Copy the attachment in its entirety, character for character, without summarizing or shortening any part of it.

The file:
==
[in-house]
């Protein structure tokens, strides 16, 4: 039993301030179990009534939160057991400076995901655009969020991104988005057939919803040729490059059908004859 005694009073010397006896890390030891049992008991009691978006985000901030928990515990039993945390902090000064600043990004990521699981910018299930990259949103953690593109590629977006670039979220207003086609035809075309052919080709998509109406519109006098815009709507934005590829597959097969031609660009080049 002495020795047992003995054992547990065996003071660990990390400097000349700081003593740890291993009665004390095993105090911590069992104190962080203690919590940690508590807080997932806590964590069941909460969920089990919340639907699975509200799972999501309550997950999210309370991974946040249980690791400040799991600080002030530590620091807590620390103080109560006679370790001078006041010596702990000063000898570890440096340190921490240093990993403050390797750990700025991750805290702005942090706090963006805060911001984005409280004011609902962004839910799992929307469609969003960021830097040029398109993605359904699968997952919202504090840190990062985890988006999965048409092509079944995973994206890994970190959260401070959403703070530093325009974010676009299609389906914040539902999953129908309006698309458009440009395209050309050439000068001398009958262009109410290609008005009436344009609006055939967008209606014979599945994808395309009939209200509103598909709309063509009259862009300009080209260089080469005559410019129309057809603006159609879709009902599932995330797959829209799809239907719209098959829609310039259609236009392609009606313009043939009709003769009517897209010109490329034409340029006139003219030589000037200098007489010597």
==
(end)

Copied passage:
[in-house]
């Protein structure tokens, strides 16, 4: 039993301030179990009534939160057991400076995901655009969020991104988005057939919803040729490059059908004859 005694009073010397006896890390030891049992008991009691978006985000901030928990515990039993945390902090000064600043990004990521699981910018299930990259949103953690593109590629977006670039979220207003086609035809075309052919080709998509109406519109006098815009709507934005590829597959097969031609660009080049 002495020795047992003995054992547990065996003071660990990390400097000349700081003593740890291993009665004390095993105090911590069992104190962080203690919590940690508590807080997932806590964590069941909460969920089990919340639907699975509200799972999501309550997950999210309370991974946040249980690791400040799991600080002030530590620091807590620390103080109560006679370790001078006041010596702990000063000898570890440096340190921490240093990993403050390797750990700025991750805290702005942090706090963006805060911001984005409280004011609902962004839910799992929307469609969003960021830097040029398109993605359904699968997952919202504090840190990062985890988006999965048409092509079944995973994206890994970190959260401070959403703070530093325009974010676009299609389906914040539902999953129908309006698309458009440009395209050309050439000068001398009958262009109410290609008005009436344009609006055939967008209606014979599945994808395309009939209200509103598909709309063509009259862009300009080209260089080469005559410019129309057809603006159609879709009902599932995330797959829209799809239907719209098959829609310039259609236009392609009606313009043939009709003769009517897209010109490329034409340029006139003219030589000037200098007489010597």